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An English opinion of the War in America.

We have been placed in possession of the subjoined editorial from the London Time which, though not so late as some that we have published, will still be perfused with interest:

‘ "Now that the war cloud has passed away from our shorts without burst n t, we are able to turn once more, with more calmness and with a clear view, to the contest which is raging in America. One may judge of the importance of the is by noticing how extraordinary are the events to which it made as for a time indifferent. The new year has opened on a spectacle to which only the wars of Europe in the days of the first conspire can show a parallel. Just fifty years ago, armies were mustering for the invasion of a vast and ill known empire. Along a line of a thousand miles were massed bodies of troops, taken from nearly of the populations of Western Europe. From the fogs of the Relic from the v beat of Southern Italy, came men, strangers to each other in neck, language, and religion, forced by one mighty genius to take part in the enterprise which was to make him master of the world. The late of this sublime military conception is how one of the stock examples of moral sin. Every preacher or poetaster can declaim on the folly of the great Napoleon; point out that a nation fighting for its existence can never be sublime that enormous armies must break down with their own weigh; that an advance into a rodless, roadless, and hostile country must be fatal to a vast multitude of men who have to bring with them every necessary of subsistence or transport, and who defeat each remove a lengthening in As long as any of us can recoiled, the invasion of Russia has been the wonder of mankind.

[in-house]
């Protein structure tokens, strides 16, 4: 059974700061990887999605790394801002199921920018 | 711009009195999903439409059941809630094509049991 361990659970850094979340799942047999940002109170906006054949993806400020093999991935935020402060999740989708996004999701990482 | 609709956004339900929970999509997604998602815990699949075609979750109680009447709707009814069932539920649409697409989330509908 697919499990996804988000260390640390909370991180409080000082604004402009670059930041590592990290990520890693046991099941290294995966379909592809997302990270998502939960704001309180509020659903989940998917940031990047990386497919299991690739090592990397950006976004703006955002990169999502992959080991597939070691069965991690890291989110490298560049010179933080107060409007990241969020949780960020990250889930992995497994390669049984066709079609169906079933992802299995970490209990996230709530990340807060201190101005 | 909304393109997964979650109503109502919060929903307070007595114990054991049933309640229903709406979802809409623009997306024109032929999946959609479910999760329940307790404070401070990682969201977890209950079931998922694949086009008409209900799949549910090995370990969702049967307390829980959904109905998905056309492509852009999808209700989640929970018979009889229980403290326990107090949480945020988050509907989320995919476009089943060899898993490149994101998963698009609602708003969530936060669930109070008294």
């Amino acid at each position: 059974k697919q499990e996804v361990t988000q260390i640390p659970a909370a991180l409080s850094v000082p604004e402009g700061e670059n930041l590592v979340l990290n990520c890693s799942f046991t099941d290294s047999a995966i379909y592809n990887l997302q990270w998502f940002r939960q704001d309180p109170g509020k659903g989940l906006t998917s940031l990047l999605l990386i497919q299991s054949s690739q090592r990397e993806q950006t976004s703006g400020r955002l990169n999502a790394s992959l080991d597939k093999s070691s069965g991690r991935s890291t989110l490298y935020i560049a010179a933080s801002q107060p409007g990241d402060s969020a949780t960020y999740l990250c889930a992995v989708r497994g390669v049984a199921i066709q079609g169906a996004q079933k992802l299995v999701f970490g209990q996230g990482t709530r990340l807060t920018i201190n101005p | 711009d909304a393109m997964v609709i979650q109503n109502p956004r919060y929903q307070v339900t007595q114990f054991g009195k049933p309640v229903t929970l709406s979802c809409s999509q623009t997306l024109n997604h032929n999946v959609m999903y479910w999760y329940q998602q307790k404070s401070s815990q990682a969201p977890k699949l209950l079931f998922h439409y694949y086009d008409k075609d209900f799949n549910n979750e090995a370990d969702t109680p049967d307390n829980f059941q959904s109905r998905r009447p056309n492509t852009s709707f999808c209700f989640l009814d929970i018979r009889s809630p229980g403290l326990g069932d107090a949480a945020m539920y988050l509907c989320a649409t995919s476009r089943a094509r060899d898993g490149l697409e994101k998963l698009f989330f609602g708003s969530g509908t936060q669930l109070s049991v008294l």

"A year ago no people would have been more ready that the Americans to acquirable in these conclusions. They had not only the fate of Napoleon before their eyes out they might call to mind the annuals of war on their own continent. If they have not too completely surrounded the events of the Revolution and of 1812 with a mist of fable they must recognize that their main defence in both gates was the extent of their country, by which troops were worn out by the very advances which were the prize of victory. Yet the history of foreign countries and of their own has been without warning for the Northern Americans. All through the Federal States the people have been for months intent upon reproducing the priors of George III, and Napoleon. From the Atlantic coast to regions far west of the Mississippi, a series of armies extend, which is to march southward through swamp and forest, over bills and rivers, to conquer and hold a country half as large as Europe. The military schemes of the Federal, though discussed in scores of newspapers, are even now unintelligible. The supposition most favorable to the Government at Washington is, that the tactics of the last few months were but a concession to the fancy of the people or the ambition of various leaders, and that there I contest is now about to commence; for the campaigns of Fremont and Nelson, and one or two others, tone her with the expeditions to Hatteras and Port. Hotel, seem to have been dictated by no settled military policy. In the Western States no great advantage has been gained by either side and the armies, if they can be called so, are going into winter quarters, the one to the north and the other to the south of a desolated region, the inhabitants of which have for the most part deserted it to dwell with whichever side has their sympathies.